Four-Biomarker Panel Identified for Chronic Graft-vs-Host Disease

Key Points

  • A four-biomarker panel allowed prediction of chronic graft-vs-host disease after allogeneic hematopoietic cell transplantation.
  • At day +100, the predictive ability of the panel for chronic graft-vs-host disease over the next 3 months was improved somewhat by the addition of known clinical risk factors.

In a study reported in the Journal of Clinical Oncology, Yu et al identified a four-biomarker panel that was predictive of chronic graft-vs-host disease after allogeneic hematopoietic cell transplantation.

Discovery Cohort

In the study, a quantitative proteomics approach was used to compare pooled plasma samples from matched time points after hematopoietic cell transplantation (median = 103 days) from 35 patients with and 18 patients without chronic graft-vs-host disease. Of a total of 105 proteins showing a ≥ 1.25-fold difference in expression, 24 were selected for additional analysis on the basis of involvement in relevant pathways and availability of enzyme-linked immunosorbent assays.

Verification Cohorts

Of the 24 proteins, 9 were associated with chronic graft-vs-host disease in a first independent verification cohort (n = 211; 178 with chronic graft-vs-host disease and 33 controls); use of 4 proteins (ST2, CXCL9, matrix metalloproteinase 3, and osteopontin) was sufficient for a panel with an area under the receiver operating characteristic curve (AUC) of 0.89 and significant correlation with chronic graft-vs-host disease diagnosis, chronic graft-vs-host disease severity, and nonrelapse mortality.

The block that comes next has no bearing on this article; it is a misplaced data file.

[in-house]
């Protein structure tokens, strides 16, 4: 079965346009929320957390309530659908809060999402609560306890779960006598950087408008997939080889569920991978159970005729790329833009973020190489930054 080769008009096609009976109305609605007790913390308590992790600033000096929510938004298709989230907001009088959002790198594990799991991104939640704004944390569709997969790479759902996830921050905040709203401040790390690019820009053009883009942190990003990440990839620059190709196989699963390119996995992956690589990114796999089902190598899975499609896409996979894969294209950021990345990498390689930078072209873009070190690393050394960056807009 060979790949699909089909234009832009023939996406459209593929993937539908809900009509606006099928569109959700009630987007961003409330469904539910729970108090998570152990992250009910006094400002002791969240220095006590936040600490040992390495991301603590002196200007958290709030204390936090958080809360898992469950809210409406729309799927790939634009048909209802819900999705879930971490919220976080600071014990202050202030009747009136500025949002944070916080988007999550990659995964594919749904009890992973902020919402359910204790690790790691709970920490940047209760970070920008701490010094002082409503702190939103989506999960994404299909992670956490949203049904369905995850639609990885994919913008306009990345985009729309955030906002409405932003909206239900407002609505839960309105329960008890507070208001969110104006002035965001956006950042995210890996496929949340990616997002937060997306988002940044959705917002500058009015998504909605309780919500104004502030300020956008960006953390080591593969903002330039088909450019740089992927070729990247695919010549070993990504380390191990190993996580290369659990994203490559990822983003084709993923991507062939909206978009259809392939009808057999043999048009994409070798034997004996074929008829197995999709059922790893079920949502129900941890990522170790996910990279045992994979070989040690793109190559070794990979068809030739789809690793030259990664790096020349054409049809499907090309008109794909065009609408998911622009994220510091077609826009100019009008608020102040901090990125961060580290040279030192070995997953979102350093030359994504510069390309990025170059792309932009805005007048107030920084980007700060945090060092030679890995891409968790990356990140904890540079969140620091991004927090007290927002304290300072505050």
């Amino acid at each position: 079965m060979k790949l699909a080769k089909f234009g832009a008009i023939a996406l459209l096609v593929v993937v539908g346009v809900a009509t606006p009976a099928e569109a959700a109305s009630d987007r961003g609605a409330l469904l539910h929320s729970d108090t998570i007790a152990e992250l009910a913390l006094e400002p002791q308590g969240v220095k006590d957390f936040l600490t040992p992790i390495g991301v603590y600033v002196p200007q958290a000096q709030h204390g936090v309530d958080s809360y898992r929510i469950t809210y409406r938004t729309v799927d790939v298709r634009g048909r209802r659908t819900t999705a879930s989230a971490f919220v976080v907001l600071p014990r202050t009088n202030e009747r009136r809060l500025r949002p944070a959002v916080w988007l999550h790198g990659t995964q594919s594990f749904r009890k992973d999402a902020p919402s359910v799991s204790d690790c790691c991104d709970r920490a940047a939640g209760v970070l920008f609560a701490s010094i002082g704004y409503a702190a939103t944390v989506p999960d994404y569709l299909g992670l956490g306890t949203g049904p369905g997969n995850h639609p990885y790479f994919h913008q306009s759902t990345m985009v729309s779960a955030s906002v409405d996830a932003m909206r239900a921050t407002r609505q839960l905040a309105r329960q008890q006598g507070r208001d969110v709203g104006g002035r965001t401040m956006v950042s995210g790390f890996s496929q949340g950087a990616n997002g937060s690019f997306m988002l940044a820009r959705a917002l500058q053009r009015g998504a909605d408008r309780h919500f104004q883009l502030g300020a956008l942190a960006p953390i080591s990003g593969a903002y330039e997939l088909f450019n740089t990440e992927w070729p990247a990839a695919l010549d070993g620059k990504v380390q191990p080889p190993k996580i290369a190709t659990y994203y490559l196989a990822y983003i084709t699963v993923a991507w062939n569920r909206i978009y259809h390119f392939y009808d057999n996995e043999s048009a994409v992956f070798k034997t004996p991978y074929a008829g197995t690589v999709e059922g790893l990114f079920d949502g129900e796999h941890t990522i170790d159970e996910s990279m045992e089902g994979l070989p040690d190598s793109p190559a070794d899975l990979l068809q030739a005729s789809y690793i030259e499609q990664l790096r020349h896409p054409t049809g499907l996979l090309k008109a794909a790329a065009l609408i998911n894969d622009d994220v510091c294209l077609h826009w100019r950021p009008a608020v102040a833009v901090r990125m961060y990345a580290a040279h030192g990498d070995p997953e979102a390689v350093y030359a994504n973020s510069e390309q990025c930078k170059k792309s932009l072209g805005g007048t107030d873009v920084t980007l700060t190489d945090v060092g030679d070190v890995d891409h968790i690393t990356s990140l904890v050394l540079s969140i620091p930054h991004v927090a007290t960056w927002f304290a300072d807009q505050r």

In a second validation cohort (n = 180; 87 with chronic graft-vs-host disease, 93 controls), the panel exhibited an AUC of 0.75; at day +100, the panel predicted chronic graft-vs-host disease within the following 3 months at an AUC of 0.67 without use of known clinical risk factors and at an AUC of 0.79 when used in combination with known clinical risk factors.

The investigators concluded: “We conclude that the biomarker panel measured at diagnosis or day +100 after hematopoietic cell transplantation may allow patient stratification according to risk of [chronic] graft-vs-host disease.”

The study was supported by the National Marrow Donor Program, the National Institutes of Health, the National Center for Advancing Translational Sciences, and the National Cancer Institute.

Sophie Paczesny, MD, PhD, of the Indiana University School of Medicine, Indianapolis, is the corresponding author of the Journal of Clinical Oncology article.

The content in this post has not been reviewed by the American Society of Clinical Oncology, Inc. (ASCO®) and does not necessarily reflect the ideas and opinions of ASCO®.


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